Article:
The initial idea of having a Research Library at the headquarters of the Australian Section of the TS was aired at the 1973 Annual Convention at Bina Burra. The General Secretary at that time, Elaine Murdoch, wrote that the idea “was received with considerable enthusiasm and that space had been allocated for it. It was decided that it would not be a lending but a Research Library where students, scholars and all interested may come and browse and/or carry out research.” (Theosophy in Australia, August, 1974)
The project of a Research Library received an outstanding impulse from Elliston Fauna Campbell (1891-1990), pictured at the left. Campbell joined the TS in Australia on 27 May 1914 and was inducted by C. W. Leadbeater. In subsequent years he would serve as Honorary Secretary of the Birmingham Lodge, TS in England (1917), President of Blavatsky Lodge, Sydney (1932) and member of the National Executive Committee of the Australian Section. He was the first member ever to receive the title of Honorary Life Member in this Section. He was also a lecturer for the TS in Sydney and International Secretary of the Theosophical Order of Service. He was active in a number of cultural and scientific organisations in and around Sydney.
In 1978, Elliston Campbell willed that part of the bequest from him and his wife, Phyllis Campbell, to the TS in Australia, should be held in trust to promote the interests of the Adyar Library and Research Centre (Madras, India) and the promulgation of its publications in Australia. He also indicated that if, for any reason, it was impractical to establish a branch of the Adyar Library and Research Centre, then the bequest should be used to establish and/or further the aims of a Research Library with aims, objectives and activities as close as practical to those of the Adyar Library and Research Centre. Such were the origins of the Campbell Theosophical and Research Library.
Honouring the original vision of its donor and benefactor, we plan to commence in the near future an Indological Section which will house selected titles from the catalogue of the Adyar Library and Research Centre. Thus the Campbell Library will be expanding its scope in order to include additional works which are relevant to the study and research of the Wisdom Tradition known as Theosophy. An effort will also be made to make the Library collection and services even more widely known in the academic world in Australia. Its unique collection can help scholars in their study of the different aspects and history of the Theosophical Movement and the representative works therein. In this new phase of the Library work we remember again with profound gratitude the vision, dedication and generosity of Elliston Fauna Campbell, a true Theosophist.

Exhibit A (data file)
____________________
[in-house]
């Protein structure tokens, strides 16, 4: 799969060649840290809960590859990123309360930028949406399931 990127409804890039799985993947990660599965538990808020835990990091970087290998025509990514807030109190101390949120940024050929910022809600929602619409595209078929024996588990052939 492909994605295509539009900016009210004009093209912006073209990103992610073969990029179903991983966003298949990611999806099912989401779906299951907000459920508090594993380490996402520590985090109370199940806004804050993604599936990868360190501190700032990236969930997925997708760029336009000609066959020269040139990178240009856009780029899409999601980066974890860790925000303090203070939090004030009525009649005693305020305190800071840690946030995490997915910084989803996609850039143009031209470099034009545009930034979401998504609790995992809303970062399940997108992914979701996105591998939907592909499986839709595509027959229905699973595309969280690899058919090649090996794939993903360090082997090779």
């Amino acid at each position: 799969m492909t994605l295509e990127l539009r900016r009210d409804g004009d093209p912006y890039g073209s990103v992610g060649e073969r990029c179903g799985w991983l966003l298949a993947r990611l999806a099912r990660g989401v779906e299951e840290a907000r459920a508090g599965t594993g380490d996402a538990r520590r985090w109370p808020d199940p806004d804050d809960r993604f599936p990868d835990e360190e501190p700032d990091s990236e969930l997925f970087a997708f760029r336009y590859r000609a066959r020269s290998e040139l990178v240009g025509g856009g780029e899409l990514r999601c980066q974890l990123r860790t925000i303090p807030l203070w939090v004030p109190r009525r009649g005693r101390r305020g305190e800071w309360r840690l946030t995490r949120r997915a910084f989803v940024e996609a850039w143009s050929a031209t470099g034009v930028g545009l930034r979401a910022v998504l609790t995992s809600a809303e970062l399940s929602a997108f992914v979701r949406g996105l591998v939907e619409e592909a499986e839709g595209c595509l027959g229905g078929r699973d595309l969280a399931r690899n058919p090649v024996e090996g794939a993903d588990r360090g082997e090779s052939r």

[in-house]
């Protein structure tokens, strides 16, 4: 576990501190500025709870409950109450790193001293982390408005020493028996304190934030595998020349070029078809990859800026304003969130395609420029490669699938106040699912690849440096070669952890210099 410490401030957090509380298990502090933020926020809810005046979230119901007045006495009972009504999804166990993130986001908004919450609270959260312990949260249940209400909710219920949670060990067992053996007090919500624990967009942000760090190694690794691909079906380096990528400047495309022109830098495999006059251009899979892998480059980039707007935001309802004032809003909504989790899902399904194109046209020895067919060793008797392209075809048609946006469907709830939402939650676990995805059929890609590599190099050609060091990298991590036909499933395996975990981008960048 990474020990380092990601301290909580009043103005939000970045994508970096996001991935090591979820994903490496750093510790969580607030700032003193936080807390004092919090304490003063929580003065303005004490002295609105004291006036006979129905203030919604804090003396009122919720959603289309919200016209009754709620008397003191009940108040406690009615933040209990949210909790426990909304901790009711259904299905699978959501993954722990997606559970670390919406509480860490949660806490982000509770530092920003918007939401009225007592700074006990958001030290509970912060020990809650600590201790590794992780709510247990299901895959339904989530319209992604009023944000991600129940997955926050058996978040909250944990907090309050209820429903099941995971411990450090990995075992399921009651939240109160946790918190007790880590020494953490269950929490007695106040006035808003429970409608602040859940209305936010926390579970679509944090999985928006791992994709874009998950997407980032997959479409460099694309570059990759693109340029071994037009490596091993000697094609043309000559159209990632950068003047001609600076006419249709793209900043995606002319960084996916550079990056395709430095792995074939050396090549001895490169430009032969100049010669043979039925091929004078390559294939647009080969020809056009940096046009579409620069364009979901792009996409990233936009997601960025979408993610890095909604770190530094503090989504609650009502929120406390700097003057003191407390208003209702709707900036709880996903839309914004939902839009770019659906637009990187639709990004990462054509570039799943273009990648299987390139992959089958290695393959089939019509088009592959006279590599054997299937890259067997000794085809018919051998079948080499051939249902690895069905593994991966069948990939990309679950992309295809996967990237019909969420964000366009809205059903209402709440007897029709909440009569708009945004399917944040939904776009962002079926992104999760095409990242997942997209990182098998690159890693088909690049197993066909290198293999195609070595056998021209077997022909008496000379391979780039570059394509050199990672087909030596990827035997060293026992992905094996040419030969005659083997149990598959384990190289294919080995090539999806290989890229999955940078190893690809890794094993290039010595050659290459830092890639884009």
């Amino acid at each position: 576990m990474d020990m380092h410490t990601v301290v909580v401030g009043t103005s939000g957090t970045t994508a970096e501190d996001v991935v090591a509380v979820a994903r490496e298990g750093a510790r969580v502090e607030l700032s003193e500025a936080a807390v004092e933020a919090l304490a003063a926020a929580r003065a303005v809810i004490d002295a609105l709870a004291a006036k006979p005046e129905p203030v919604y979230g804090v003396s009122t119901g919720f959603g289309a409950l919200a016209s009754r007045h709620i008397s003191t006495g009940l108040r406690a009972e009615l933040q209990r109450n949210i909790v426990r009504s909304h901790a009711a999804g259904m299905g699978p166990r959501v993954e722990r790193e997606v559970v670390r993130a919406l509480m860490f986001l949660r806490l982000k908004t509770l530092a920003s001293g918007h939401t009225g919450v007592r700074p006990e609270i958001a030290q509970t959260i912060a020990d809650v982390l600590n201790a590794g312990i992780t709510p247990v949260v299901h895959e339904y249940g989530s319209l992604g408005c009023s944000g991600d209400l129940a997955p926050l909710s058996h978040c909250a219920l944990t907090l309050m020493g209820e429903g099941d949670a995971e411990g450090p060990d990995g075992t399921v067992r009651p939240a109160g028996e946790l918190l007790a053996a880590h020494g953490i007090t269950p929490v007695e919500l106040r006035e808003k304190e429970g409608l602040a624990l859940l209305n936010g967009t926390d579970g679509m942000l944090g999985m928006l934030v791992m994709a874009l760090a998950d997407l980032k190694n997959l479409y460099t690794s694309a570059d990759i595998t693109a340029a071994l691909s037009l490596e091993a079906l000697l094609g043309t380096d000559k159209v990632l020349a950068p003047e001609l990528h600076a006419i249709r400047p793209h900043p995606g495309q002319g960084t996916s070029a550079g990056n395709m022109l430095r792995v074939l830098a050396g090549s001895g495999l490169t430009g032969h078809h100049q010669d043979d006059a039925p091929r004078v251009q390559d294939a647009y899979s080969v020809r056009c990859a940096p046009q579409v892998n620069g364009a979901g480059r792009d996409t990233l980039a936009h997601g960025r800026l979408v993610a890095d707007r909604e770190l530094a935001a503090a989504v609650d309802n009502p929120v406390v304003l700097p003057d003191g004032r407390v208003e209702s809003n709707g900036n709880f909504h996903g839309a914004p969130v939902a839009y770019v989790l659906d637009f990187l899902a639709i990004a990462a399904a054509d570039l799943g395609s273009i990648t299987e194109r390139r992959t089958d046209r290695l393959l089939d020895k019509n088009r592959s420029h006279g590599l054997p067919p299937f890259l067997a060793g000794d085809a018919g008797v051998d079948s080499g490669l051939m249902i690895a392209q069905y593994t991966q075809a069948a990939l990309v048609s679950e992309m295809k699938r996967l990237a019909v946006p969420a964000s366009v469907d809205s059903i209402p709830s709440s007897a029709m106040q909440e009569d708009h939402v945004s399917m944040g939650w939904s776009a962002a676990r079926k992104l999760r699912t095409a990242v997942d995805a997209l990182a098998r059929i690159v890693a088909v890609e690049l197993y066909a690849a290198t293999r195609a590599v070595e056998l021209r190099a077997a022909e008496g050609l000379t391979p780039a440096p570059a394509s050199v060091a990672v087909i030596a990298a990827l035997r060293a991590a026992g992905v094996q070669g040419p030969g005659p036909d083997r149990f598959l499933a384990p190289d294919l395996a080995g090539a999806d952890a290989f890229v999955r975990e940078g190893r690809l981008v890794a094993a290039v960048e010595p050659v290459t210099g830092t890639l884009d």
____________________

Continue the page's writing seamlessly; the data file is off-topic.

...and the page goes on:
Pedro Oliveira, Education Coordinator, TS in Australia
After serving for several years as Library Coordinator, Naomi Blumensaadt stepped down from that position earlier this year. Both she and Cai Blumensaadt continue to work as volunteers in the Library and they bring a great deal of dedication and expertise to the work. We are very grateful to both of them for their ongoing and long-term contribution. We are very fortunate also to have Jennifer Hissey, a trained Librarian, assisting in the Library work, as well as for the contribution of volunteers Alexandra Furdui, Elly Mabbutt and Gil Murdoch. Their help is much appreciated.
The Nag Hammadi Library, James M. Robinson, General Editor (HarperSanFrancisco, 1990)
“This definitive edition is the only complete, one-volume, English-language edition of the renowned library of fourth-century manuscripts discovered in Egypt in 1945. It includes the Gospel of Thomas, the Gospel of Mary, and other Gnostic gospels and sacred texts.”
The Gnostic Gospels by Elaine Pagels (Penguin Books, London, 1990 reprint)
“In this book Elaine Pagels examines Gnostic writings which were Coptic translations from the original Greek dating from the time of the New Testament and shows why Gnosticism was eventually stamped out by the increasingly organized and institutionalized Orthodox Church.”
A Rebirth of Christianity by Alvin Boyd Kuhn (Quest Books, Wheaton, second edition, 2005)
“Kuhn challenges orthodox interpretations of the Bible to restore what he believes is the true Christian message. He views Jesus’ life allegorically instead of historically and finds behind the myths and symbols the mystical teachings they embody.”
Robert Fludd, edited by William Huffman, Western Esoteric Masters Series (North Atlantic Books, Berkeley, California, 2001)
“Fludd sought to integrate the whole of human knowledge within a divine and hierarchically ordered cosmology. His books represent a grand summation of centuries of Christian Neoplatonist Hermeticism and remain a feat unique in the history of consciousness.”
Embracing Reality: The Integral Vision of Ken Wilber by Brad Reynolds (Jeremy P. Tarcher/Penguin, New York, 2004)
“A comprehensive introduction to Ken Wilber’s work, it includes an in-depth biography of Wilber, a chapter-to-chapter summation of his major works, passages from Wilber’s core works, definitions of essential terms and a complete Wilber bibliography.”
Cycles of Faith by Robert Ellwood (Altamira Press, Walnut Creek, California, 2003)
“Ellwood makes the case that the world’s five largest religions (Hinduism, Chinese religion, Buddhism, Christianity and Islam) all move through the stages of Apostolic, Imperial, Devotional, Reformation, and Folk Religion.”
Krishnamurti and the Wind: A Biography by Jean Overton Fuller (The Theosophical Publishing House, London, 2003)
A fresh biography, extensively researched, by the author of Blavatsky and Her Teachers and The Comte de Saint Germain: Last Scion of the House of Rakoczy.